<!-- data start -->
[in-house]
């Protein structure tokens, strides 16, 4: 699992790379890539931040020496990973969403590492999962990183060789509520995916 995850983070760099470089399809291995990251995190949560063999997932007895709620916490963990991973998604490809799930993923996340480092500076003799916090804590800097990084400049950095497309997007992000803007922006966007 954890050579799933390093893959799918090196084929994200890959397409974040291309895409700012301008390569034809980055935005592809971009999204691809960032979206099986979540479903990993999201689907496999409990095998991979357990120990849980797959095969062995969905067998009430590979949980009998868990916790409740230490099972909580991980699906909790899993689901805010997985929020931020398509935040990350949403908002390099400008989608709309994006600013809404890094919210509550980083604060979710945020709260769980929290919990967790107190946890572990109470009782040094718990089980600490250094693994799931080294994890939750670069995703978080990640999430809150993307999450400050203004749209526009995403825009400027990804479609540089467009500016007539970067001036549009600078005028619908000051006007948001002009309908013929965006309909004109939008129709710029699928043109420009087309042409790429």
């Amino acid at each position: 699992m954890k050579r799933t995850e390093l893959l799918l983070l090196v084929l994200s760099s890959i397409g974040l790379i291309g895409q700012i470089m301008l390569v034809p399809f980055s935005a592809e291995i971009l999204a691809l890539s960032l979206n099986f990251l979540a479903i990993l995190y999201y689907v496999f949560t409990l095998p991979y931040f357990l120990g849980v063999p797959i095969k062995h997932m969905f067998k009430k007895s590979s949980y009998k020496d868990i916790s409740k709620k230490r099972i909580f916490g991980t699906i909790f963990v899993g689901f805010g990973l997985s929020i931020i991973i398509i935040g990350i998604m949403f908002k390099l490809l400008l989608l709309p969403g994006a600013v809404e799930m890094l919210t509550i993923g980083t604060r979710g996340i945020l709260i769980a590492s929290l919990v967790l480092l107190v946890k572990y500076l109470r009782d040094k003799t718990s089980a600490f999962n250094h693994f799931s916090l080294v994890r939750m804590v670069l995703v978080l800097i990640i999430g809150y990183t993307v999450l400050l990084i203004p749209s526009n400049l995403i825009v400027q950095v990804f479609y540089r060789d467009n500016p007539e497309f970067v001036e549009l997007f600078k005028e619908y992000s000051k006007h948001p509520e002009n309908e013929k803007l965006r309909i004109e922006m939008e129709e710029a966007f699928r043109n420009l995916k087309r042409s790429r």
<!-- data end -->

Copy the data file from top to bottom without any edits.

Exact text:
[in-house]
């Protein structure tokens, strides 16, 4: 699992790379890539931040020496990973969403590492999962990183060789509520995916 995850983070760099470089399809291995990251995190949560063999997932007895709620916490963990991973998604490809799930993923996340480092500076003799916090804590800097990084400049950095497309997007992000803007922006966007 954890050579799933390093893959799918090196084929994200890959397409974040291309895409700012301008390569034809980055935005592809971009999204691809960032979206099986979540479903990993999201689907496999409990095998991979357990120990849980797959095969062995969905067998009430590979949980009998868990916790409740230490099972909580991980699906909790899993689901805010997985929020931020398509935040990350949403908002390099400008989608709309994006600013809404890094919210509550980083604060979710945020709260769980929290919990967790107190946890572990109470009782040094718990089980600490250094693994799931080294994890939750670069995703978080990640999430809150993307999450400050203004749209526009995403825009400027990804479609540089467009500016007539970067001036549009600078005028619908000051006007948001002009309908013929965006309909004109939008129709710029699928043109420009087309042409790429």
């Amino acid at each position: 699992m954890k050579r799933t995850e390093l893959l799918l983070l090196v084929l994200s760099s890959i397409g974040l790379i291309g895409q700012i470089m301008l390569v034809p399809f980055s935005a592809e291995i971009l999204a691809l890539s960032l979206n099986f990251l979540a479903i990993l995190y999201y689907v496999f949560t409990l095998p991979y931040f357990l120990g849980v063999p797959i095969k062995h997932m969905f067998k009430k007895s590979s949980y009998k020496d868990i916790s409740k709620k230490r099972i909580f916490g991980t699906i909790f963990v899993g689901f805010g990973l997985s929020i931020i991973i398509i935040g990350i998604m949403f908002k390099l490809l400008l989608l709309p969403g994006a600013v809404e799930m890094l919210t509550i993923g980083t604060r979710g996340i945020l709260i769980a590492s929290l919990v967790l480092l107190v946890k572990y500076l109470r009782d040094k003799t718990s089980a600490f999962n250094h693994f799931s916090l080294v994890r939750m804590v670069l995703v978080l800097i990640i999430g809150y990183t993307v999450l400050l990084i203004p749209s526009n400049l995403i825009v400027q950095v990804f479609y540089r060789d467009n500016p007539e497309f970067v001036e549009l997007f600078k005028e619908y992000s000051k006007h948001p509520e002009n309908e013929k803007l965006r309909i004109e922006m939008e129709e710029a966007f699928r043109n420009l995916k087309r042409s790429r």